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Keith E Rice's Integrated SocioPsychology Blog & Pages

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4Q/8L

4Q-8LUpdated: 27 April 2016

It was in 1996 that Ken Wilber, arguably America’s leading contemporary philosopher, first made public his notion of All Quadrants/All Levels (AQ/AL). It was a heroic attempt to create a grand overarching theory of human experience, motivation and interaction, based on the intersection of two key dimensions: Tangible-Intangible (or Objective-Subjective) and Individual vs Collective. This created quadrants of :-

  • Upper Right – Exterior Individual: can be read as the individual’s own observed behaviour (considered objectively) but is used more often to describe the physical development of the individual’s brain and nervous systems
  • Upper Left – Interior Individual: the individual’s subjective consciousness – which can go from pre-cognitive sensory awareness through the development of cognition and motivation and can include the transpersonal (spirit)
  • Lower Right – Exterior Collective: considers the structures and systems in which people live and operate, from the family to the planet
  • Lower Left – Interior Collective: represents the cultural values, meanings, worldviews and ethics shared by the members of any form of collective grouping.

All ‘lines’ – eg: social, cognitive, emotional, spiritual, etc – and levels or stages of development in whatever domain can, in Wilber’s paradigm – be run through at least one of the quadrants, The AQ/AL concept has been – and undoubtedly will continue to be! – profoundly influential in explaining many aspects of the ‘human condition’. (For further information on the basic model, see Peter McNab’s Article, Aligning Neurological Levels – a Reassesment (1999).)

Don Beck’s genius, when he and Wilber began collaborating in the late 1990s, was to create 4 Quadrants/8 Levels (4Q/8L) (2000b, 2002b) by running the vMEMES of the Gravesian approach/Spiral Dynamics/Spiral Dynamics Integral (SDi) through the Upper Left, Lower Left and Lower Right Quadrants. The Bio(Upper Right)-Psycho(Upper Left)-Social(Lower Quadrants) scope of Clare W Graves’ research – on which the Gravesian approach is built – makes it a natural fit.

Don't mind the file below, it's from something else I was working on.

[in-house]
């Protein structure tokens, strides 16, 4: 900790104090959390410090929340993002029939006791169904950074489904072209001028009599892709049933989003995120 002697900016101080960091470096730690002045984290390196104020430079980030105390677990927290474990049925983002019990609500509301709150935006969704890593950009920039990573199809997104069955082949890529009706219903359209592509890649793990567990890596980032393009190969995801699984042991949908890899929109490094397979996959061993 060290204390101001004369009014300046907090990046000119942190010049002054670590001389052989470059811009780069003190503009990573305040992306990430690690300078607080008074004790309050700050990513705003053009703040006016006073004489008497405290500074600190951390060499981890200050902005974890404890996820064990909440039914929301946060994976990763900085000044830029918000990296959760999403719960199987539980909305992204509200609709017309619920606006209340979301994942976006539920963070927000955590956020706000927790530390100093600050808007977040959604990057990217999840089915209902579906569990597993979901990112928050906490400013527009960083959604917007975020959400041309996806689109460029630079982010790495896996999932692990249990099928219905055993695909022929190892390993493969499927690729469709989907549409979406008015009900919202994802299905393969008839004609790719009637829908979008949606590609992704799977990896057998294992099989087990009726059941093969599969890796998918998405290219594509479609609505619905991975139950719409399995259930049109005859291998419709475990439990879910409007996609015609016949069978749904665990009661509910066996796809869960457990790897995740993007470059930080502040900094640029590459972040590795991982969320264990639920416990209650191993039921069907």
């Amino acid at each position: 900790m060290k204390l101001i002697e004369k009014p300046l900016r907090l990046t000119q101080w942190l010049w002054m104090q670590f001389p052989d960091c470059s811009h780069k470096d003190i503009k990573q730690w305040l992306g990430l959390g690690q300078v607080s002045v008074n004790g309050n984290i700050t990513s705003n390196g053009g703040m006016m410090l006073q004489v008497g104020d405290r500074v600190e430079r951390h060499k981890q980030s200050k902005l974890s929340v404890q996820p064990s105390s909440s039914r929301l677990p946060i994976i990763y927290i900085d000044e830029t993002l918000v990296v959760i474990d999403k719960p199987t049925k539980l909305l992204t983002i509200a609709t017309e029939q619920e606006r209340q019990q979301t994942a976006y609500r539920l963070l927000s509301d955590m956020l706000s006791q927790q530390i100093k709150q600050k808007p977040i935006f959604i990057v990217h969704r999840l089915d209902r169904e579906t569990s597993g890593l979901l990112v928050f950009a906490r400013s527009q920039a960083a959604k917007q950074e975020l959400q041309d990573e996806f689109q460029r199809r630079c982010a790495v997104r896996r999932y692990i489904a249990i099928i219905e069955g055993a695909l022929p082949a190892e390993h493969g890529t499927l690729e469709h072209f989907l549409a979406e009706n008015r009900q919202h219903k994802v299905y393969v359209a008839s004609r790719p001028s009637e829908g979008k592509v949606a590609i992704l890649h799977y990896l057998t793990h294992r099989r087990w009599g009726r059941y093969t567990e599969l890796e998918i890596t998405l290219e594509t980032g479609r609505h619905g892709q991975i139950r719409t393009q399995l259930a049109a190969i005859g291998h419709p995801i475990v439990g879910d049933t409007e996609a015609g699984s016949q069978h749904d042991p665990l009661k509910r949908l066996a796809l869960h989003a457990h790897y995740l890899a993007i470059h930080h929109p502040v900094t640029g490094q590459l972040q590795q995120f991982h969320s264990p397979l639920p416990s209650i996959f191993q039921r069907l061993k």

The interconnectedness of the 4 quadrants displayed in 4Q/8Lmakes it an invaluable tool for carrying out a MeshWORK analysis. (Interestingly, using the basic concepts of the Beck-Wilber original, Gernia Van Niekerk has produced The Gernia Variation, a more action-oriented version of 4Q/8L for designing a MeshWORK.)

The Upper Right Quadrant Beck sees as the individual’s organic capacity to develop the vMEMES of the Upper Left Quadrant and act out (behaviour) their instructions. This is determined by internal neurobiological developments –  influenced by neurotransmitters and hormones, as shown in the enhanced graphic below. Upper Right capacity to form healthy functional vMEMES is also influenced strongly by factors such as nutrition and environmental pollutants and contaminates. (Beck (2002a) has put great emphasis on the need to ensure that what goes into our bodies will contribute towards healthy development of the brain.) This effectively creates a bridge between Neuroscience (investigations of the brain and central nervous system) and the thoughts, attitudes, values, beliefs and memories we call ‘mind’ which Psychology is concerned with. While it doesn’t resolve the issue of Dualism, it at least gives us a workable paradigm for how the mind and body interact.

It perfectly complements Reciprocal Determinism in considering how an individual’s attitudes and behaviour (Upper Quadrants) impact upon the environment (Lower Quadrants), change in which then impacts back upon the individual. It also expands the concept of the Environment in the Neurological Levels construct to enable differentiated analysis of culture and the institutional structure(s) in which culture is enacted.

The biology of the U.pper Right is also responsible for another psychological effect: the Dimensions of Temperament – though increasingly Epigenetics is showing the environment can influence the way the biological foundations for temperament work.

Schemas are formed and re-formed in the Upper Left through the interaction of vMEMES and external memes. Memes also infect groups as well as individuals and thus have a profound effect on the way culture develops in the Lower Left. This makes Symbolic Interactionism an appropriate way to explore how meanings are constructed via group dynamics and interactions in cultural contexts.

4Q-8L_ISP

Both individuals and groups have to operate within the structures of the Lower Right. Thus, the frame of 4Q/8L enables us to look at the Lower Right and Left Quadrants in a way that sees Functionalism (emphasis on the functions of social institutions) and Symbolic Interactionism (emphasis on cultural meanings) as providing complementary insights, rather than being competing schools of Sociology. In this effect, Beck builds on the work of Jűrgen Habermas (1962) in bringing together such sociological theories of Max Weber, Émile Durkheim and George Herbert Mead . As the precepts of Symbolic Interactionism reach over into the Upper Left to show the effects of symbolism on individuals through memes, then the somewhat artificial barriers between the behavioural sciences are rendered ineffective. (Which is largely how they were seen by Graves.)